To explore the gentrification question, we start by looking at how changes in the racial demographics of a neighborhood correlated with a precinct’s support for the 14th’s challenger. The chart below plots percent change from 2011 to 2016 in the share of the population that was non-Hispanic white. That best-fit line is flat; areas that saw an influx of white voters didn’t support Ocasio-Cortez any more than other neighborhoods.
How about where rents have risen most quickly? Rapidly rising housing costs can be indicative of neighborhood change that can't be captured by data on race. It’s also become an easy way of looking to see where housing displacement, gentrification’s ugly sister, might be tagging along. We do see that precincts with rising rents were a little more likely to support Ocasio-Cortez; a 10 percent increase in the rate at which housing costs went up was associated with AOC winning a little more than 2 percent more of the vote share. This is a relatively small impact, though, and the causality isn’t clear. Are the people moving into and bidding up rents in these areas voting for Ocasio-Cortez, or are renters concerned by the threat of displacement supporting a more progressive candidate? Both may be true, but it’s clear that areas with quickly rising housing costs didn’t show up in hugely higher numbers for Ocasio-Cortez.
The story gets a little more complicated when we look at the impact of changing levels of education and geographic mobility. Increases in both of these measures are associated with a slight increase in propensity to support the challenger candidate.
The difference, however, is still small: for every one additional percentage-point increase in the share of residents with some college, Ocasio-Cortez won an additional 0.17 percent of votes. Districts where more people moved in the past twelve months were also slightly more likely to support Ocasio-Cortez. For every one percent increase in the share of folks who had moved, she picked up an additional 0.3% of the votes (though the relationship is not statistically significant). Neither of these distributions share anywhere near the same sort of correlation that we saw last week between average age and vote share.
What happens when we put this all together? To systematically examine the impact of each of these factors’ relationship with the vote share won by Alexandria Ocasio-Cortez, we built out a standard regression model, presented below. The first column examines basic demographic information on the precinct’s neighborhood, including the average age, as we discussed last week. The second column adds in the gentrification variables. In the final column, we weight the precinct observations by the number of votes cast in each precinct.
The regression model corroborates what we’ve seen looking at each of these variables independently. Firstly, voters’ age was the most statistically significant predictor of support for Ocasio-Cortez - a ten-year increase in median age was associated with a decrease of between 15 and 17 percentage points in a precinct’s support for the candidate. Race was also associated with support, but the effect was not particularly large (the Latino share of the electorate has the largest coefficient; a ten percentage point increase in the Latino share was correlated with 2.2 - 2.8 percentage point increase in share of votes going to Ocasio-Cortez.). Precincts where a larger share of registered Democrats turned out also supported Ocasio-Cortez at a higher rate, lending credence to the anecdotes about the campaign’s strong GOTV operation.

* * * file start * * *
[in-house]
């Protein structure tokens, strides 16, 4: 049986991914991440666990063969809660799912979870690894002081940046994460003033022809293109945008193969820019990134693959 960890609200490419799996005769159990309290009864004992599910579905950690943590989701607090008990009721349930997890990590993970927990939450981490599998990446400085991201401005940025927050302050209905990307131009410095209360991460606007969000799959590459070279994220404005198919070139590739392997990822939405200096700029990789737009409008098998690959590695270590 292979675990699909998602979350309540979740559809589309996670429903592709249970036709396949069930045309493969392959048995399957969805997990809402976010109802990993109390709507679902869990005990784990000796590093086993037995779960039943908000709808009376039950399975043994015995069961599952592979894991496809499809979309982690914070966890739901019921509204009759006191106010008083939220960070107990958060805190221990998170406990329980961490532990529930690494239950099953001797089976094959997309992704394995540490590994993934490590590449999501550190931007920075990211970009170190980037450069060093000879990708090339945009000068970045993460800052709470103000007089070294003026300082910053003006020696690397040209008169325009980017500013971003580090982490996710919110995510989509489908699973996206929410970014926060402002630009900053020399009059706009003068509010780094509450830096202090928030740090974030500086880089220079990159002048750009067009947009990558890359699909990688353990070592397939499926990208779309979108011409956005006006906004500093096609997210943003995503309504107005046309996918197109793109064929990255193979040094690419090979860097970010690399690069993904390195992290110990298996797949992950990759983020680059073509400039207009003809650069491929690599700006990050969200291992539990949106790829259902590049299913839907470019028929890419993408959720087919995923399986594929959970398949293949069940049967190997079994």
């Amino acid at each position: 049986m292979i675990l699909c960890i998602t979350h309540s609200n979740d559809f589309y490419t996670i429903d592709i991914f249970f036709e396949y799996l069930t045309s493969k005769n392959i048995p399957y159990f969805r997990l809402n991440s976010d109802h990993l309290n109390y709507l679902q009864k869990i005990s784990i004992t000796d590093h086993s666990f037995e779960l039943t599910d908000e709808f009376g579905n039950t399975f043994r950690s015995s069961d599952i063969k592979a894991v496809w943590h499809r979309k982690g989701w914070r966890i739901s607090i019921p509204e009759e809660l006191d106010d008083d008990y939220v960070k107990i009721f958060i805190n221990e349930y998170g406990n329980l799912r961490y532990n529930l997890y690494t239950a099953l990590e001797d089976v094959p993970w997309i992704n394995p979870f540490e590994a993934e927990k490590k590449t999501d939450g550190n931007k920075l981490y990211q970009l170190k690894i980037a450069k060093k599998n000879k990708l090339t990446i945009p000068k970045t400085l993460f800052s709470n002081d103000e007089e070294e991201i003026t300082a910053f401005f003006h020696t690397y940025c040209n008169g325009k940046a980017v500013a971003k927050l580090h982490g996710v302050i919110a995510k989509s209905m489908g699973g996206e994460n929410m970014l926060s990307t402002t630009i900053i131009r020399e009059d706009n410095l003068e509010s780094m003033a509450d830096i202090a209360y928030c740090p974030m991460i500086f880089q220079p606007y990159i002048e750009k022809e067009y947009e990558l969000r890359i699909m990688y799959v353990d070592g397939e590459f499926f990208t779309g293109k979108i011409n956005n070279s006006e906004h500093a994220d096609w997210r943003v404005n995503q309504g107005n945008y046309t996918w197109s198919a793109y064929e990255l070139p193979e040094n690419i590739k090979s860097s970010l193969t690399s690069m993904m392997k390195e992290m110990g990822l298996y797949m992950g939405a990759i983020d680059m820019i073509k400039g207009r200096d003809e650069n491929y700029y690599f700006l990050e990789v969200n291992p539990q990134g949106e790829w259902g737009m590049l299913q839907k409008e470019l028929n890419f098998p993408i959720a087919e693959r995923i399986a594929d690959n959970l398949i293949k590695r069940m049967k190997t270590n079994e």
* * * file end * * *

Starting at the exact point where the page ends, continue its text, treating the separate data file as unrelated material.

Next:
And the gentrification variables? After we control for other precinct demographics, none of them are significant. In fact, the adjusted R-squared (a measure of a model’s fit that accounts for the number of variables) actually drops when we layer in these variables. And this isn’t just because they all went in at once; it’s not shown in the table above, but I also ran the model by adding gentrification variable by itself to the demographic variables. None of them were significant.
This is really good news for two reasons. To start, it means that despite a hard-fought nomination, Ocasio-Cortez doesn’t just represent a subsection of her electorate. With the exception of age, precincts that are getting white were as likely to support her as were precincts getting less white, as are precincts where rents are going up and going down. There are, of course, individuals disappointed by her win, but we don't find evidence that a preponderance of any one type of neighborhood is unhappy with the primary result.
Secondly, it means that at least in the New York 14th, gentrifiers aren’t usurping the representation of long-time residents. These charts show some surprising, and troubling, statistics - rents rose by 10% in the average precinct, surely putting stress on many households. And nearly ten percent of households moved in the past year in the average precinct, pointing to housing instability. These are real problems that the city and the state need to address. However, one thing is fairly clear - the hot takes proclaiming Ocasio-Cortez the unlikely beneficiary of a gentrifying district don’t pan out. There may well come a time when new arrivals exhibit different political preferences than their neighbors, causing representational imbalances, and we should all watch for that. In the case of the New York 14th, though, we should resist oversimplifying Ocasio-Cortez’ primary victory. Her support wasn’t concentrated just in gentrifying areas - support for her candidacy was spread across many, many types of neighborhoods in her district.
Kevin Morris (@ktnmorris) is an urban planning student at NYU’s Wagner School of Public Service.
Note: Where data was not published at the block-group level, we used tract level data instead.